(The Duke tells Angelo that his virtues should not be wasted, but should serve society.)
See also King John 5.1.45
See also Hamlet, 4.4.36
See also Merchant of Venice, 5.1.90


Bacon:
“The king’s most excellent majesty …hath thought fit not to leave you these talents to be employed upon yourself only, but to call you to serve himself and his people.”
(Life and Letters, Spedding et al., 6. p. 201)

“I do think every man in his particular bound to help the commonwealth the best he may.”
Life and Letters, Spedding et al., 3. P.19

“For what is your virtue if you show it not”?
Life and Letters, 1. P. 333

Also, the above idea is likely derived from the Bible: "Neither do men light a candle and put it under a bushel, but on a candlestick; and it giveth light to all that are in the house.” (Matthew 5.15)
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Some Baconian Evidence - Measure for Measure 6 years 9 months ago #4854

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Some Shake-Speare / Bacon parallels in Measure for Measure (3)

Shake-Speare:
Duke: “Nor Nature never lends the smallest scruple of her excellence but, like a thrifty goddess, she determines herself the glory of a creditor, both thanks and use”.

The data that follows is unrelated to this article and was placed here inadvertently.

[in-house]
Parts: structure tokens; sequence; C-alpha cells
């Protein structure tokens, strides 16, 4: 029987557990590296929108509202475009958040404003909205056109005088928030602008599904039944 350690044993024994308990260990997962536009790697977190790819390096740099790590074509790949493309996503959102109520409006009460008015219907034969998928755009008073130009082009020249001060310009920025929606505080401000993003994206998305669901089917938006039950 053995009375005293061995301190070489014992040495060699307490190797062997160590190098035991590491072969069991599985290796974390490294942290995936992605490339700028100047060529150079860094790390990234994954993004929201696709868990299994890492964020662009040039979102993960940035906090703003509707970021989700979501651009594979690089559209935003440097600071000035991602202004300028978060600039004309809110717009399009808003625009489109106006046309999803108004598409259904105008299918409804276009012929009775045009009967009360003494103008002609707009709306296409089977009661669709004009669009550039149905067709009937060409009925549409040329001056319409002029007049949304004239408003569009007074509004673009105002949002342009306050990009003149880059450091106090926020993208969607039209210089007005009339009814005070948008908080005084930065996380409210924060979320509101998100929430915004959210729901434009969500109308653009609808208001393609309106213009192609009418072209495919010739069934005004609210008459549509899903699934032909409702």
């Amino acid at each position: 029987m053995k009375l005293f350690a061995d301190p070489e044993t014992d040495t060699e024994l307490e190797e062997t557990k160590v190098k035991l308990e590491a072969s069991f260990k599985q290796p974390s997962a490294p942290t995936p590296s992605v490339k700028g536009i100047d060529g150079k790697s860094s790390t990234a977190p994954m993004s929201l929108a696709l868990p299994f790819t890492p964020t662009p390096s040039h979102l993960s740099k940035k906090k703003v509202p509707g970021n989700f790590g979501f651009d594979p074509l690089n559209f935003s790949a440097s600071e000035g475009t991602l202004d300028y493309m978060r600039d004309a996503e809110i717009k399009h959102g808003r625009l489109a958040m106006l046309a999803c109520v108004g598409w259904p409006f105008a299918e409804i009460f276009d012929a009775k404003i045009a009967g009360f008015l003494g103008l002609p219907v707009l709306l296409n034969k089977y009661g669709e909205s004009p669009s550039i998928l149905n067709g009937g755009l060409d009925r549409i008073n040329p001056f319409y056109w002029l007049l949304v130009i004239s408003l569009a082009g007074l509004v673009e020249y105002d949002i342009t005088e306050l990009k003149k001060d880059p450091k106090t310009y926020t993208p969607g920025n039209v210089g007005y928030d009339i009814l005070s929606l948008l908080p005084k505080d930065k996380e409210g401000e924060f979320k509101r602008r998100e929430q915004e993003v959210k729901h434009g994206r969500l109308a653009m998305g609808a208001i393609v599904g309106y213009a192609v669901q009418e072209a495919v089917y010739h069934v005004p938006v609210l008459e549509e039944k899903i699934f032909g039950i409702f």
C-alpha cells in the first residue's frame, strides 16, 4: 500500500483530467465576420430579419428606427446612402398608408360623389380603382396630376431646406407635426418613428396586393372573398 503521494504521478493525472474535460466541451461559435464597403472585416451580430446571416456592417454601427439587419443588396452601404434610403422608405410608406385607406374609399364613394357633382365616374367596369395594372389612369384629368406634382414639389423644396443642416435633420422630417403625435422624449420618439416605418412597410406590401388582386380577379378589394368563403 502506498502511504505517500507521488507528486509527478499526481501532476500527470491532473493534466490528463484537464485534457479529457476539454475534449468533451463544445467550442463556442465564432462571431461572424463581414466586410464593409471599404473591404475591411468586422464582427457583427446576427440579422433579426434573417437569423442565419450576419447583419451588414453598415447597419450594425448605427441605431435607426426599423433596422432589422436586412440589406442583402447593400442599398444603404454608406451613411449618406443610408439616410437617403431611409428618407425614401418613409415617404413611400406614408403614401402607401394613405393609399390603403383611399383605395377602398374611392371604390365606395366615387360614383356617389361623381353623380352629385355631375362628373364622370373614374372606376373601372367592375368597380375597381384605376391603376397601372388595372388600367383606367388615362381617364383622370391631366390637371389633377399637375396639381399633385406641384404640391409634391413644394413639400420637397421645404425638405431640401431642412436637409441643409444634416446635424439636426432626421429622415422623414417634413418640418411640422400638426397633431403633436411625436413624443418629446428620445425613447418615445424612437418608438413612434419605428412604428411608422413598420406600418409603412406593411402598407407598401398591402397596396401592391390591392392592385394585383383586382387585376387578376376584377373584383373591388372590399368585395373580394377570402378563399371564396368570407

Meas.,1.1.37


Bacon:
“. . .everything in nature seems not made for itself, but for man”. . .”for all things are made subservient to man, and he receives use and benefit from them all”.
Bacon’s Prometheus

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Shake-Speare:
Duke (a judge) to Angelo (another judge): “Mortality and mercy in Vienna Live in thy tongue and heart”. Meas.1.1.45

Bacon:
Bacon (a judge) addressing the judges in the Star Chamber in 1617, “Do good to the people, love them and give them justice.” Life and Letters, 6.p. 211
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Some Baconian Evidence - Measure for Measure 6 years 9 months ago #4858

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Some Shake-Speare / Bacon parallels in Measure for Measure (4)

Shake-Speare:
Duke: “I love the people, But do not like to stage me to their eyes; Though it do well, I do not relish well their loud applause and aves vehement; Nor do I think the man of safe discretion that does affect it”.
Meas.,1.1.68


Bacon:
“I wish you to take heed of popularity. A popular judge is a deformed thing, and plaudites are fitter for players than for magistrates.”
Life and Letters, 6.p 211

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Shake-Speare:
Escalus to Angelo: “It concerns me to look into the BOTTOM of my PLACE, A power I have, but of what strength and nature I am not yet instructed”.
Meas.,1.1.79

Angelo replying to Escalus: “Tis so with me. Let us withdraw together and we may soon our satisfaction have TOUCHING that point”.
Meas., 1.1.82-95


Bacon:
“. . .he complained to my Lord Chancellor of the troublesomeness of his PLACE;”
Works 7.p.170 (Spedding, et al.)

“Embrace and invite helps and advices TOUCHING the execution of thy PLACE”.